What it means to be a corporate citizen in 2021
Rose Marie Glazer draws on life lessons to help AIG be an ESG leader.
As AIG’s Senior Vice President, Deputy General Counsel and Corporate Secretary, Rose Marie Glazer manages and addresses the needs of the company’s increasingly diverse range of corporate stakeholders with the level of conviction and empathy she saw in her earliest role model – her mother, who immigrated to the US from Peru.
“From a very young age, she would counsel me that my future had no limits,” Rose Marie says. “To be successful, I learned from her that you don’t have to have a lot of money and you don’t have to be in the right clubs.”
The key, Rose Marie adds, is knowing who you are at your core and backing your purpose and values with hard work – tenets that have shaped her personally and professionally throughout her career as a corporate attorney advising companies in a range of industries.
“You must go into the trenches with confidence,” says Rose Marie, recalling one of her first jobs as an attorney for an airline where she volunteered to fly several legs as a flight attendant. She went on to take basic flight training courses and became certified to sit in the cockpit and observe how pilots do their jobs.
“As a lawyer, it’s incredibly important to understand the perspectives of the people you are supporting so that you can give them guidance from a position of knowledge and empathy.”
Through Rose Marie’s leadership, AIG aims to continually deepen its understanding of the needs of not only its employees and shareholders, but also across the diverse communities where they live and work. This is more important than ever.
Leading with strategy and empathy to create positive change
The recent wave of social justice movements amid an ongoing pandemic has accelerated changes in the way the public views the role of businesses in society. No longer is it enough to hit quarterly revenue and other financial targets. Increasingly, investors, employees, and clients expect companies to address broader social issues – ranging from climate change to gender pay equity.
“Now companies are expected to deliver sustainable profitable growth while also making sustainable positive contributions to society,” says Rose Marie, who works with AIG’s Board of Directors and communicates regularly with its shareholders about the company’s environmental, social, and corporate governance (ESG) goals. “Successful companies must be able to do both credibly.”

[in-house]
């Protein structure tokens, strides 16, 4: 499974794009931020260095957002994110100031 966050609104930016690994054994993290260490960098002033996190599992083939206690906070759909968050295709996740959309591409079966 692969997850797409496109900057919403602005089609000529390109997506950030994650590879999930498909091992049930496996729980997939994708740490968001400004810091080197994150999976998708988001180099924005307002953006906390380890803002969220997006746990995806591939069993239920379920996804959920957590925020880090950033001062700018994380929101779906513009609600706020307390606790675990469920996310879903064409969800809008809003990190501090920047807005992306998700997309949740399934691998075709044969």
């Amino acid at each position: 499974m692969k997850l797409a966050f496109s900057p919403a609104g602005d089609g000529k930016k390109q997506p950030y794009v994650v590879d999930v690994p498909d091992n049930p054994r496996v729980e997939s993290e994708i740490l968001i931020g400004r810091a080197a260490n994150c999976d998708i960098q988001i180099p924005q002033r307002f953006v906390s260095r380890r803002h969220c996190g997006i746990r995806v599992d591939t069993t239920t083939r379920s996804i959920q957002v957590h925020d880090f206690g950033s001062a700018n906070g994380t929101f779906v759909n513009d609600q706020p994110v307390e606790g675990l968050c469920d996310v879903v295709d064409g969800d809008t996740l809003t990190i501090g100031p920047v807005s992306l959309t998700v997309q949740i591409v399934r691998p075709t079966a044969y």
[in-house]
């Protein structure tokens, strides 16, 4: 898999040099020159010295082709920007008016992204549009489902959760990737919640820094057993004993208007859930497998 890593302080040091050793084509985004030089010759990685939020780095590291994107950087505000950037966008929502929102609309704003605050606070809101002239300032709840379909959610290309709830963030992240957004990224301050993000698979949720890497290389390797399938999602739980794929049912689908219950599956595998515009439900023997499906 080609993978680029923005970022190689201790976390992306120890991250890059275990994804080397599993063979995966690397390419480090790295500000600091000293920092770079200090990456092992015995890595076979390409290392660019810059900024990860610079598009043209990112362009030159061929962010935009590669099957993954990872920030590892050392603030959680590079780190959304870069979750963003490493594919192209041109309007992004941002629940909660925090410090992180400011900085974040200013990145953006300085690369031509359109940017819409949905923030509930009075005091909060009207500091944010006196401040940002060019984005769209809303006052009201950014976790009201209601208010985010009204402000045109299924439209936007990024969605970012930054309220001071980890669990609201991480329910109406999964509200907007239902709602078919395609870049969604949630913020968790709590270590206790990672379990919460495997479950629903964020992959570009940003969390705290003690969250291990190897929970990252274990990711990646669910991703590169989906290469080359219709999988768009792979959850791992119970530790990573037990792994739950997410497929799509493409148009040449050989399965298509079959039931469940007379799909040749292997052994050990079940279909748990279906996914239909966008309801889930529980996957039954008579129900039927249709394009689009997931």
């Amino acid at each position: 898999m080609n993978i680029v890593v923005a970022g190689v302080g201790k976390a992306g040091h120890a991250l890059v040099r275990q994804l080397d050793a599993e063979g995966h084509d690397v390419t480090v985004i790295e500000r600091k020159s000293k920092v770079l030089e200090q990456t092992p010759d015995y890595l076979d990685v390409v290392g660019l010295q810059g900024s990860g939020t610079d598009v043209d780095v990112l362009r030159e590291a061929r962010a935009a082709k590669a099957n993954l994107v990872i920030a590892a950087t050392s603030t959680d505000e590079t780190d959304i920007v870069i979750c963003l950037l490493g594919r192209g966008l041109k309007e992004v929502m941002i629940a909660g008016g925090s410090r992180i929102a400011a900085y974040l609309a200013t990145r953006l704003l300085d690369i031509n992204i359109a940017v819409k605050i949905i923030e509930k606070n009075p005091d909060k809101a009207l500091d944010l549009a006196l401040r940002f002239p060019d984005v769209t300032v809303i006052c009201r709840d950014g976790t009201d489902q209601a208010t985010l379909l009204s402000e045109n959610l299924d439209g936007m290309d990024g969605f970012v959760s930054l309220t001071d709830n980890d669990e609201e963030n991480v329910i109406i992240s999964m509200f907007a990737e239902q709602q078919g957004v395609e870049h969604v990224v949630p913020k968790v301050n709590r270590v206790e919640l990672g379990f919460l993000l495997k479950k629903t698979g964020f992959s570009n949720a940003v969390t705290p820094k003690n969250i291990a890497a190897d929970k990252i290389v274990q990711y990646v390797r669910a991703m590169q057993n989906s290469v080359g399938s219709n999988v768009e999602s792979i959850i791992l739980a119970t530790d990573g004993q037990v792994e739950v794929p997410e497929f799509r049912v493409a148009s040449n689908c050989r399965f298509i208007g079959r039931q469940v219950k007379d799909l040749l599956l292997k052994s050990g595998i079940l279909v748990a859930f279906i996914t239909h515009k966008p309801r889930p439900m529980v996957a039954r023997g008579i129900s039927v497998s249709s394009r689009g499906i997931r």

For the past several years, AIG has been proactively transforming certain aspects of its business – particularly as they relate to corporate governance, sustainability, and corporate citizenship. This comes as investors and social activists increasingly shape what it means for companies to act as corporate citizens going forward: Investors’ demand for climate and other ESG information is soaring. The US Securities and Exchange Commission recently introduced rules requiring public companies to expand human capital disclosures to provide investors with increased transparency about a company’s workforce, and the agency has announced that it is developing proposals for more disclosures around climate and ESG issues for the future.
Taking bold actions to address the needs of AIG’s employees, investors, and clients
Against this backdrop, companies are evaluating (and re-evaluating) their organization’s purpose and values and translating these goals into actions that make a difference beyond what’s happening inside corporate headquarters.
“Corporate Boards are engaged in knowing what their companies are saying about social issues, and also what companies are doing about them,” says Rose Marie, who also oversees our philanthropic initiatives through the AIG Foundation®.
AIG prioritizes taking care of its workforce. For example, the company launched a hardship fund called the Compassionate Colleagues Fund to help colleagues recover from disasters and other unforeseen financial adversities. AIG’s employees had expressed their eagerness to help each other in times of need. The fund enables the company and employees to make donations, and in return, provides grants to colleagues dealing with the unexpected.
And in the wake of George Floyd’s death, AIG responded to calls for action with respect to racial equity and justice. For example, the AIG Foundation strategically donated to organizations, such as the National Association for the Advancement of Colored People (NAACP), that address disparities and drive change. In addition, AIG’s Legal Pro Bono Program added criminal and social justice reform to its key pillars and launched a five-year partnership with the Legal Aid Society, the nation’s oldest non-profit legal services organization.
Rose Marie notes that AIG’s role as a corporate citizen doesn’t always involve monetary donations. The company has a policy that provides employees with paid time off to engage in volunteer activities. In 2020, AIG employees gave 30,000 hours of their time and during Volunteer Month in April, they donated 5,000 hours. Also, AIG’s Pro Bono Program is one of the largest in Corporate America and employees consistently give their time and expertise to various programs around the globe.
“Sometimes, time is more valuable than money,” Rose Marie says.
In an increasingly interdependent world, AIG anticipates that the interests of its stakeholders will continue to evolve and expand. AIG’s goal is to address the varied needs of its stakeholders and build enduring relationships that not only sustain its business but that also fosters lasting positive change in the world.
To learn more about AIG’s commitment to being a responsible corporate citizen, read AIG’s 2020 Environmental, Social and Governance (ESG) report.